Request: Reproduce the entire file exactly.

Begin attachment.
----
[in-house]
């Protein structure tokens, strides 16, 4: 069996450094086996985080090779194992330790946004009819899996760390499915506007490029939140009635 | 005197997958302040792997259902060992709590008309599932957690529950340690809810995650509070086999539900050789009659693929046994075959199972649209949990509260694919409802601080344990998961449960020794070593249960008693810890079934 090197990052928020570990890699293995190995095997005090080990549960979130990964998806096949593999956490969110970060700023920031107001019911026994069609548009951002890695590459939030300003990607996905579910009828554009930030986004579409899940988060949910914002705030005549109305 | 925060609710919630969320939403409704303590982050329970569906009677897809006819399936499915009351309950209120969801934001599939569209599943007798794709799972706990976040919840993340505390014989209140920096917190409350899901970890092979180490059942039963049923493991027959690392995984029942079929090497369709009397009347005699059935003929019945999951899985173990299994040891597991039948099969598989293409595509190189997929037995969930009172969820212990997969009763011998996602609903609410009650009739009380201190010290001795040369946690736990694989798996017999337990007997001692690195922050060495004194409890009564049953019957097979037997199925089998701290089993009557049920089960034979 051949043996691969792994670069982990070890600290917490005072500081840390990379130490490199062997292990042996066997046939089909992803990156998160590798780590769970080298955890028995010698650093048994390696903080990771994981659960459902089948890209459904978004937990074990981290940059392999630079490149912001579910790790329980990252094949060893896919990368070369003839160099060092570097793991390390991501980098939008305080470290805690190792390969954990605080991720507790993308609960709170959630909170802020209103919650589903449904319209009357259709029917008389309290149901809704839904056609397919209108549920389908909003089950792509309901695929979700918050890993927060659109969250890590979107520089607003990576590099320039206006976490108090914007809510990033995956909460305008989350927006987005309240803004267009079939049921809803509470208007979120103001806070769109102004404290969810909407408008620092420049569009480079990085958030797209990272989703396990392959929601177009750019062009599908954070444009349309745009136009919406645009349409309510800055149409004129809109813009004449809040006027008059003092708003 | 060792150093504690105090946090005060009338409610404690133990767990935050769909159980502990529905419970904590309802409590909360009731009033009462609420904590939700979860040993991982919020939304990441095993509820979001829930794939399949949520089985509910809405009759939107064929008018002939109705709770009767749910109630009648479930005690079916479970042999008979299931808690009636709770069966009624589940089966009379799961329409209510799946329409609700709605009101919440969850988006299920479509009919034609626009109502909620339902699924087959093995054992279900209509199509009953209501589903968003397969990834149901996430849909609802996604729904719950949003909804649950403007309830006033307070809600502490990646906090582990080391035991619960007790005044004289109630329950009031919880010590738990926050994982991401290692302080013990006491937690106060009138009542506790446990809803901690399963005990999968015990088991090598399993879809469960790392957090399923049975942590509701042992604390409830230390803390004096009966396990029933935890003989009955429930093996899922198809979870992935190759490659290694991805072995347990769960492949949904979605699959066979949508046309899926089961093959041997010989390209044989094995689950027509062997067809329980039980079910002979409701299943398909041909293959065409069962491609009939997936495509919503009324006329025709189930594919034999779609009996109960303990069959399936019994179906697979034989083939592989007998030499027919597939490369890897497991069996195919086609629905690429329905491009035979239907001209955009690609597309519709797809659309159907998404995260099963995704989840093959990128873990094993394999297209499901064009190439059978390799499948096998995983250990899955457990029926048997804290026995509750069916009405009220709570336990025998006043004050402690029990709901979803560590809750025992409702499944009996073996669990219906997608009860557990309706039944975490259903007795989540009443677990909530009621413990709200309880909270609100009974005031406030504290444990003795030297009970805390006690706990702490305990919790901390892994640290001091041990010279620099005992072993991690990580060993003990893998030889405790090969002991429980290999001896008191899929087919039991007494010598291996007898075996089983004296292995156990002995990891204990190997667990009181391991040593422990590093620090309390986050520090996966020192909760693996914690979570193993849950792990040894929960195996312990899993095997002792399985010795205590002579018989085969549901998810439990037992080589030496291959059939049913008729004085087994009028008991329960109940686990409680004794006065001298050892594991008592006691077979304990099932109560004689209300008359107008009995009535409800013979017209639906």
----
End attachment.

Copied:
[in-house]
């Protein structure tokens, strides 16, 4: 069996450094086996985080090779194992330790946004009819899996760390499915506007490029939140009635 | 005197997958302040792997259902060992709590008309599932957690529950340690809810995650509070086999539900050789009659693929046994075959199972649209949990509260694919409802601080344990998961449960020794070593249960008693810890079934 090197990052928020570990890699293995190995095997005090080990549960979130990964998806096949593999956490969110970060700023920031107001019911026994069609548009951002890695590459939030300003990607996905579910009828554009930030986004579409899940988060949910914002705030005549109305 | 925060609710919630969320939403409704303590982050329970569906009677897809006819399936499915009351309950209120969801934001599939569209599943007798794709799972706990976040919840993340505390014989209140920096917190409350899901970890092979180490059942039963049923493991027959690392995984029942079929090497369709009397009347005699059935003929019945999951899985173990299994040891597991039948099969598989293409595509190189997929037995969930009172969820212990997969009763011998996602609903609410009650009739009380201190010290001795040369946690736990694989798996017999337990007997001692690195922050060495004194409890009564049953019957097979037997199925089998701290089993009557049920089960034979 051949043996691969792994670069982990070890600290917490005072500081840390990379130490490199062997292990042996066997046939089909992803990156998160590798780590769970080298955890028995010698650093048994390696903080990771994981659960459902089948890209459904978004937990074990981290940059392999630079490149912001579910790790329980990252094949060893896919990368070369003839160099060092570097793991390390991501980098939008305080470290805690190792390969954990605080991720507790993308609960709170959630909170802020209103919650589903449904319209009357259709029917008389309290149901809704839904056609397919209108549920389908909003089950792509309901695929979700918050890993927060659109969250890590979107520089607003990576590099320039206006976490108090914007809510990033995956909460305008989350927006987005309240803004267009079939049921809803509470208007979120103001806070769109102004404290969810909407408008620092420049569009480079990085958030797209990272989703396990392959929601177009750019062009599908954070444009349309745009136009919406645009349409309510800055149409004129809109813009004449809040006027008059003092708003 | 060792150093504690105090946090005060009338409610404690133990767990935050769909159980502990529905419970904590309802409590909360009731009033009462609420904590939700979860040993991982919020939304990441095993509820979001829930794939399949949520089985509910809405009759939107064929008018002939109705709770009767749910109630009648479930005690079916479970042999008979299931808690009636709770069966009624589940089966009379799961329409209510799946329409609700709605009101919440969850988006299920479509009919034609626009109502909620339902699924087959093995054992279900209509199509009953209501589903968003397969990834149901996430849909609802996604729904719950949003909804649950403007309830006033307070809600502490990646906090582990080391035991619960007790005044004289109630329950009031919880010590738990926050994982991401290692302080013990006491937690106060009138009542506790446990809803901690399963005990999968015990088991090598399993879809469960790392957090399923049975942590509701042992604390409830230390803390004096009966396990029933935890003989009955429930093996899922198809979870992935190759490659290694991805072995347990769960492949949904979605699959066979949508046309899926089961093959041997010989390209044989094995689950027509062997067809329980039980079910002979409701299943398909041909293959065409069962491609009939997936495509919503009324006329025709189930594919034999779609009996109960303990069959399936019994179906697979034989083939592989007998030499027919597939490369890897497991069996195919086609629905690429329905491009035979239907001209955009690609597309519709797809659309159907998404995260099963995704989840093959990128873990094993394999297209499901064009190439059978390799499948096998995983250990899955457990029926048997804290026995509750069916009405009220709570336990025998006043004050402690029990709901979803560590809750025992409702499944009996073996669990219906997608009860557990309706039944975490259903007795989540009443677990909530009621413990709200309880909270609100009974005031406030504290444990003795030297009970805390006690706990702490305990919790901390892994640290001091041990010279620099005992072993991690990580060993003990893998030889405790090969002991429980290999001896008191899929087919039991007494010598291996007898075996089983004296292995156990002995990891204990190997667990009181391991040593422990590093620090309390986050520090996966020192909760693996914690979570193993849950792990040894929960195996312990899993095997002792399985010795205590002579018989085969549901998810439990037992080589030496291959059939049913008729004085087994009028008991329960109940686990409680004794006065001298050892594991008592006691077979304990099932109560004689209300008359107008009995009535409800013979017209639906």